When I was a kid, we had a special blanket in our house that we referred to as the “sick blanket.” Well-worn to a buttery softness, its faded 1960s floral pattern seemed to instantly soothe any invalid wrapped within its calming embrace.
Since I was diagnosed, several people have given me blankets. And while these new blankets are cozy and lovely, when I feel really cruddy I find myself reaching for my own “sick blanket.” A gift from my mother when I went away to college, the faded blue afghan is frayed and a bit ratty, but it’s also incredibly comforting.
I’ve spent a lot of time with the “sick blanket” the past two weeks. I started Taxol on Sept. 28, and two days later I started feeling bad. I was running a fever, which made me feel totally run-down. I took some Tylenol and a nap and waited for it to pass.
Fast-forward two weeks. I’ve been fighting a fever this whole time, which came with a headache, chills and other fun symptoms. I went to the doctor several times and got poked and prodded more than once to do all sorts of tests to determine the source of the fever. After multiple rounds of clean lab work, my doctors were perplexed. They gave me an antibiotic to try, but weren’t sure it would actually do anything since they couldn’t find any sign of infection.
On Monday of this week, I called to let them know it was still going on, and my oncologist decided I should have a brain MRI. Cue the stomach drop. This is not a test you want to have ordered. I immediately lost it, my mind going to all kinds of dark places and scenarios.
Yesterday, I went in for my weekly consult and to get chemo. My lab results showed my white blood cell count was too low, so they wouldn’t give me chemo. And the PA whom I usually see told me that my oncologist now wants to do a PET scan if the MRI results come back clean. Cue more freak-out.
I straight-up asked her if they think I have more cancer, and she said my oncologist has concerns, but this doesn’t necessarily mean there’s anything going on. I also asked her if this could possibly be a result of the Taxol. She said that was a possibility and that my oncologist’s partner had a patient who basically had a fever the entire time she was on Taxol. But, she said they wanted that to be the last box they check off, after they rule out everything else.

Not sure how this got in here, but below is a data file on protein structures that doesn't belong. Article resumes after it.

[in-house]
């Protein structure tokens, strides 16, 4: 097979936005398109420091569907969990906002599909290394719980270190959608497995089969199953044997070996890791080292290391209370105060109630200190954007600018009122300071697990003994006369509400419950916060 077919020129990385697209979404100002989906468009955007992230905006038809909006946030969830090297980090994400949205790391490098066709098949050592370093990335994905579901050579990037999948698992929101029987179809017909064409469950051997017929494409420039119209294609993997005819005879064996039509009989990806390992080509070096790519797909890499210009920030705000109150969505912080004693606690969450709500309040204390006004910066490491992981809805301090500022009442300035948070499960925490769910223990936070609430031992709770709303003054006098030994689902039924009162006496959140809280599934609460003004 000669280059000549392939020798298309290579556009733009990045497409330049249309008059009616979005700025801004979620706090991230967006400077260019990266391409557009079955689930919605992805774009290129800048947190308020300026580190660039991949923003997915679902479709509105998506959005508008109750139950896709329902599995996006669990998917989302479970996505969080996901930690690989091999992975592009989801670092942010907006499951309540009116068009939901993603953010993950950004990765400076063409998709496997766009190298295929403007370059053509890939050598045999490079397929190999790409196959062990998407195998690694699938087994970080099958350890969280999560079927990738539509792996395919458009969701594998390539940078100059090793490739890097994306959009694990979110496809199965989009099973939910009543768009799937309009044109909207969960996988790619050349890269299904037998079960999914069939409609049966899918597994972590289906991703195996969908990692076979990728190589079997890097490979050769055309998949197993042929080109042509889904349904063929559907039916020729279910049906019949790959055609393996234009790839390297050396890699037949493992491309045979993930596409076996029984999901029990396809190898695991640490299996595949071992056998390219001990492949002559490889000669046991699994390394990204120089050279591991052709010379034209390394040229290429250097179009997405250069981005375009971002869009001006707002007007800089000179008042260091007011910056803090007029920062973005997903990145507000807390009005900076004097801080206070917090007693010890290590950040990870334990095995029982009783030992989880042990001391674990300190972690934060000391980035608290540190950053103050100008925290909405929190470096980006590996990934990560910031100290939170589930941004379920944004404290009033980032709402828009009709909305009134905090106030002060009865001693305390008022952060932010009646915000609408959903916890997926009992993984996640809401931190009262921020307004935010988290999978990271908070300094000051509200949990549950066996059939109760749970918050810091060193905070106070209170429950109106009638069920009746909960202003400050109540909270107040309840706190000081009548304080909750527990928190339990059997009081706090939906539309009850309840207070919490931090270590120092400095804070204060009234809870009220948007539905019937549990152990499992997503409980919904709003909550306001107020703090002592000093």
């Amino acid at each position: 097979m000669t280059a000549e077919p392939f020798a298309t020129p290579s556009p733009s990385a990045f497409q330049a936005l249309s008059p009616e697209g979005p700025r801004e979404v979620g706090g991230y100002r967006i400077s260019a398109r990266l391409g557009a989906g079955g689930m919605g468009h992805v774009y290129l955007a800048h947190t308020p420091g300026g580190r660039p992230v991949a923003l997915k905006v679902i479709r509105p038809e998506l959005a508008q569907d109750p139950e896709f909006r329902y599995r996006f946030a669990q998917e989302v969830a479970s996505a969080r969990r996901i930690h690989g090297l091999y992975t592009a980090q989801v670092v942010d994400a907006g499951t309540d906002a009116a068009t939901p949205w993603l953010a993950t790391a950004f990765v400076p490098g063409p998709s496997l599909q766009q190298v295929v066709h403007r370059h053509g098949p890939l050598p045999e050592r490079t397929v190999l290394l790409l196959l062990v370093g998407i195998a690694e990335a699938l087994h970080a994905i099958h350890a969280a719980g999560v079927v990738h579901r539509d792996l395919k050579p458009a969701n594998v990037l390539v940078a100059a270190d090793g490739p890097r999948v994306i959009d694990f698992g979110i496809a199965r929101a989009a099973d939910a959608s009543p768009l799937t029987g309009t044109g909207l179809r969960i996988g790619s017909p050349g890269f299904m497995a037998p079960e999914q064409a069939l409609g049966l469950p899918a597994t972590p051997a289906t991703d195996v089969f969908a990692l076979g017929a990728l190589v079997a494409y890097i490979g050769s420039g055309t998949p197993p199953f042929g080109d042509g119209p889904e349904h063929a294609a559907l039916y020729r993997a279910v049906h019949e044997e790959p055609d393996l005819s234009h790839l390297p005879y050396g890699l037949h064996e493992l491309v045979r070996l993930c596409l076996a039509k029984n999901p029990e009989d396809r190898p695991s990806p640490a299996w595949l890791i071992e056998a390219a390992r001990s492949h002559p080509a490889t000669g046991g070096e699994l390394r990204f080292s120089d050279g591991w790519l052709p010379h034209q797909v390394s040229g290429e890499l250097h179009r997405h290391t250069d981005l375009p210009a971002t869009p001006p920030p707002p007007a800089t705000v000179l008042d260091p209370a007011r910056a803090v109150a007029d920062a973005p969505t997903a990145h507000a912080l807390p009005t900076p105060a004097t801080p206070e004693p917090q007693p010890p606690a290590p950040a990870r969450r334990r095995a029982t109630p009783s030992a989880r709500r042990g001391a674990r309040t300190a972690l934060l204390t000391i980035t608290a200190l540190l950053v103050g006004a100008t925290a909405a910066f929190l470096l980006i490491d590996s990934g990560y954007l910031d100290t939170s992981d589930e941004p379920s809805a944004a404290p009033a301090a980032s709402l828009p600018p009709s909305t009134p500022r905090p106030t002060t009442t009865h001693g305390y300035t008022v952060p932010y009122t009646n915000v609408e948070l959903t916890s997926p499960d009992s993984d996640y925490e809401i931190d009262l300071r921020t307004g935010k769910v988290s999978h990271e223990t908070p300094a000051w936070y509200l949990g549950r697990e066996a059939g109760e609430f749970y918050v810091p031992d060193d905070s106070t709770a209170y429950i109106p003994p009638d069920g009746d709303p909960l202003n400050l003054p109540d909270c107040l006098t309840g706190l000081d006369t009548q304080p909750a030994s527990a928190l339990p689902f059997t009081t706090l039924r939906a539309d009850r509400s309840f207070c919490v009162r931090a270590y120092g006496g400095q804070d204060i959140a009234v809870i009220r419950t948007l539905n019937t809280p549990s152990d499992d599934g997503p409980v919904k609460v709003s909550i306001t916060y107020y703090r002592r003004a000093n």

Rationally, I know it’s good to do these tests to be sure there’s not something else happening. If there is, we need to know so we can know exactly how to proceed. But I am scared. SO scared. The thought of more cancer showing up on one of these tests sends me into a tailspin. It makes me nauseous to think about it. I hope and pray this is just my body’s reaction to the Taxol, because that’s something I can handle. More cancer is not.
I’m feeling much better today (and have been progressively for the past few days). My fever and headache are mostly gone, and while I’m still wiped out from all of this, I am actually at work today and feeling halfway normal. I’m hoping this is all a good sign.
In the meantime, I wait. I’ll probably spend more time with the “sick blanket” this weekend, too. I’m not feeling as sick, but I still need the comfort.
18 thoughts on “The Sick Blanket”
I find it very commendable the way you speak about your battle with cancer. I was diagnosed with Hodgkin’s Lymphoma 16 years ago. I still to this day struggle with talking about what I went through. People like you who are open about your battle give me the confidence to eventually speak about mine. Thank you for your bravery. I didn’t have a “sick blanket”, but I did have two pair of sick pajamas. I wore them when they admitted me for chemo. Comfort is a rare thing when the drugs that are suppose to save you feel like they are killing you.
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I have to admit that talking about it is kind of cathartic for me. Somehow, putting it out there makes things slightly less scary.
Sending you thoughts for continued good health and confidence–you should definitely tell your story! ❤
I’m so glad you found an outlet to help you cope. Thank you for the well wishes. I’m learning this is a different time then when I experienced cancer. Back then people avoided and treated me like the plague. People definitely offer more support now days. Praying for you to receive healing.
Your courage makes my knees wobble. Damn. No. More. Cancer.
Sending big love.
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Thank you! ❤️
This is simply awesome.
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Keeping you close in heart and mind, Jen. The fact that you’re feeling a wee bit better is a good sign. Love you, brave woman.
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Love you, too! ❤️
Bringlebelle I am thinking of you all the time! Hope you’re feeling better and that your sick blanket is providing comfort (when my kids were little we had a sick room!)
Stay strong brave fierce woman.
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Thank you, love! XO!
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